At 1 PM, the Fort Worth Police Department will place a wreath at the 9/11 Tribute Exhibit in honor of those that lost their lives on 9/11. At 1:30 PM, the Museum’s halls that are normally filled with laughter will fall quiet to observe a moment of silence. Immediately following the moment of silence, Jonathan Walker-VanKuren will sing the Star-Spangled Banner. Walker-VanKuren is a Artist Diploma student and professional opera singer. His performance is sure to be a moving piece of music.
At the center of the 9/11 Tribute Exhibit is N-101, a full-façade panel that supported three floors (101-103) two stories above the center of the impact zone of the North Tower. The beam is comprised of three steel columns, bolted together, three stories tall and is the largest World Trade Center artifact in Texas. It arrived in Fort Worth in early 2011 and was installed two years later. It serves as a place for reflection for those who recall the attacks, and as a place of learning for those much younger.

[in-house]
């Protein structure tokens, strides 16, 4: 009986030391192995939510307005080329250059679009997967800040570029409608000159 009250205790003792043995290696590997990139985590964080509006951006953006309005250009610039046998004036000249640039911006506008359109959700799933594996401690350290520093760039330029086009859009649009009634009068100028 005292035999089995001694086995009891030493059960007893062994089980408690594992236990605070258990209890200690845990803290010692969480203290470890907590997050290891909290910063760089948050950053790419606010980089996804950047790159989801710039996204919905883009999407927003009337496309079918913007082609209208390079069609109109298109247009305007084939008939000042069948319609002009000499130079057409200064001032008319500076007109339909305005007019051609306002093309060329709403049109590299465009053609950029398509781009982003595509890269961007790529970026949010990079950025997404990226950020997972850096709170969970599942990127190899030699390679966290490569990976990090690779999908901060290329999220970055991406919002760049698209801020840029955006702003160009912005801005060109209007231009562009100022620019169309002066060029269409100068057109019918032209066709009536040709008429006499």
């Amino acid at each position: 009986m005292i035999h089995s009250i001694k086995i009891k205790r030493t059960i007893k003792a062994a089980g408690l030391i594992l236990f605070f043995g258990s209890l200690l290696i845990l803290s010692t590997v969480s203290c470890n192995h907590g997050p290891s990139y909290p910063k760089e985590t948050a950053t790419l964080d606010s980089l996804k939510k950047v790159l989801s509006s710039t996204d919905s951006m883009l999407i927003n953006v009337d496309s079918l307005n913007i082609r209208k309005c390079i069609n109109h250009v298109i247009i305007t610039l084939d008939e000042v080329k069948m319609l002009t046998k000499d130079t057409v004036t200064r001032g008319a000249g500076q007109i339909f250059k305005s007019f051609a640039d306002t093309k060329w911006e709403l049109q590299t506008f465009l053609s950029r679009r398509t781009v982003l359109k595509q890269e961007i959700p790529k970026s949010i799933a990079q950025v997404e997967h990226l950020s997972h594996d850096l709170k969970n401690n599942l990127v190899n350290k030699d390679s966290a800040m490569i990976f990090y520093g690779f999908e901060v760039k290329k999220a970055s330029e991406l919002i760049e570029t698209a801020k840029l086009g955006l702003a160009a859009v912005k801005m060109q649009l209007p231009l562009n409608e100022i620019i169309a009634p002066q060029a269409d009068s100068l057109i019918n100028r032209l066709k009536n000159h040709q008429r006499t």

The Fort Worth Museum of Science and History, a distinguished institution established in 1941, is accredited by the American Alliance of Museums and proudly holds Affiliate status with the Smithsonian Institute. Anchored by a diverse and enriching collection spanning science and history, the museum is committed to lifelong learning. Engaging visitors through vibrant programs and exhibits, it interprets the rich tapestry of Texas and the Southwest. The museum’s commitment to education is reflected in its innovative programs, designed to inspire and educate learners of all ages. From interactive workshops to immersive exhibits, the museum provides a dynamic environment for curiosity and intellectual growth. For more information about educational programs, exhibits, and events, visit www.fwmuseum.org.